American investors are continuing to pump billions into the Moscow stock market, despite sanctions against some of their most important companies and the constant barrage of anti-Russia rhetoric in U.S. headlines, Forbes writes.
According to the news outlet, over half of the foreign capital flowing into Russian stocks at the Moscow Exchange comes from North American investors, led fully by Wall Street. By comparison, Russia’s next door neighbors in Europe account for only 26%.
“Our weight in Russia has not materially changed and if anything it has increased slightly,” says Lu Yu, a fund manager for Allianz Global Investors in San Diego. She says they have a “large overweight” position in Russia stocks, including shares of Nornickel and Lukoil. Norilsk is up 46% year-to-date, and Lukoil is up 26.3%. “These two private companies have weathered the sanctions storm much better than other state-owned companies,” she says.
As of the second quarter of 2019, the most recent number for stats shared by the Moscow Stock Exchange, U.S. fund managers like Allianz put $79.3 billion of American investment capital into Russian publicly traded companies, an increase of 58% since 2015. The RTS Index has a market cap of around $170 billion.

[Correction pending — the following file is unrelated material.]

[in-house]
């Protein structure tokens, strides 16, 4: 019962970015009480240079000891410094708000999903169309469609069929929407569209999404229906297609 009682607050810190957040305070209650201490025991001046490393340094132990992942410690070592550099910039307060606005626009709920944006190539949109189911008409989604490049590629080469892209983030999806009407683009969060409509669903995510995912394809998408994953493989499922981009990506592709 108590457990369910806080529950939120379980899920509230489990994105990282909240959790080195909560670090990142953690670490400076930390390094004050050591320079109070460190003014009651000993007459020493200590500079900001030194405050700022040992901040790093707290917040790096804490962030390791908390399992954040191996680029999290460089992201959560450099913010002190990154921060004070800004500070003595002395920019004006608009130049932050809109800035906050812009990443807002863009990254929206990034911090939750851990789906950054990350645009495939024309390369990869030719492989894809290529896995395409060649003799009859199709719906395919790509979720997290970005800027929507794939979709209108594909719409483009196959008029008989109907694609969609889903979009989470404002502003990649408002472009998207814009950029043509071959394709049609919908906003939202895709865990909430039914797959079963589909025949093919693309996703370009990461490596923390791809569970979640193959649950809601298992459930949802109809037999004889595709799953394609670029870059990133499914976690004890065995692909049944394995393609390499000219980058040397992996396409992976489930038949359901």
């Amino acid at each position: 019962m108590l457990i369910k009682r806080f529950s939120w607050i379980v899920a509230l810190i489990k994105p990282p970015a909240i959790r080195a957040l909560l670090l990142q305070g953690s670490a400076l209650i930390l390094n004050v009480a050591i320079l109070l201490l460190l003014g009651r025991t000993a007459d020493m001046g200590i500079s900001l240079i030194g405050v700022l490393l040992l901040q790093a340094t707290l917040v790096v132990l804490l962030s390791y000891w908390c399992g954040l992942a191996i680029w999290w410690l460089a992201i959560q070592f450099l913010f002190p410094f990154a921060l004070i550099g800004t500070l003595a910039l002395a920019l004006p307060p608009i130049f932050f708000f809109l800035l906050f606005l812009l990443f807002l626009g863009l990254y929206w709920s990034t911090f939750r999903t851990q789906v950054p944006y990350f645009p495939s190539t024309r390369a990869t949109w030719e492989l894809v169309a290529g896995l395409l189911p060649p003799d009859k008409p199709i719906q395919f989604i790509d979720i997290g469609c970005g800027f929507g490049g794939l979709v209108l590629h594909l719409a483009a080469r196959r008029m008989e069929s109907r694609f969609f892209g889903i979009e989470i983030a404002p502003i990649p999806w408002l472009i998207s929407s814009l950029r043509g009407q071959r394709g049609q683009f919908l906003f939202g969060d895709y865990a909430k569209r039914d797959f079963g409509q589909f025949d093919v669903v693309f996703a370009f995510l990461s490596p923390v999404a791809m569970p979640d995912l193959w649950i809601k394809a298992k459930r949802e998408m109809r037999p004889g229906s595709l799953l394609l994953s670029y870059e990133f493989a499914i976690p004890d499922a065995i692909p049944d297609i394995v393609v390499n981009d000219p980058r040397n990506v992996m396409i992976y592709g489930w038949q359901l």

“The idea that foreign investors have abandoned the Russian market is entirely unfounded,” says Maxim Lapin, CEO of the Moscow Exchange. “Foreign investors – and prominently U.S. investors – hold a sizeable portion of the Russian free float.”
Active investors have been able to avoid sanctioned companies like Gazprom and Sberbank, and buy shares in companies like tech giant Yandex or consumer-driven names like Magnit, a grocery store chain with around 20,000 stores nationwide and over 300,000 employees.
Russian stocks, as measured by the VanEck Russia (RSX) exchange traded fund, are up 23.4% year-to-date while the S&P 500 is up 19.9% and the iShares MSCI Emerging Markets Index (EEM) is up 8.45%.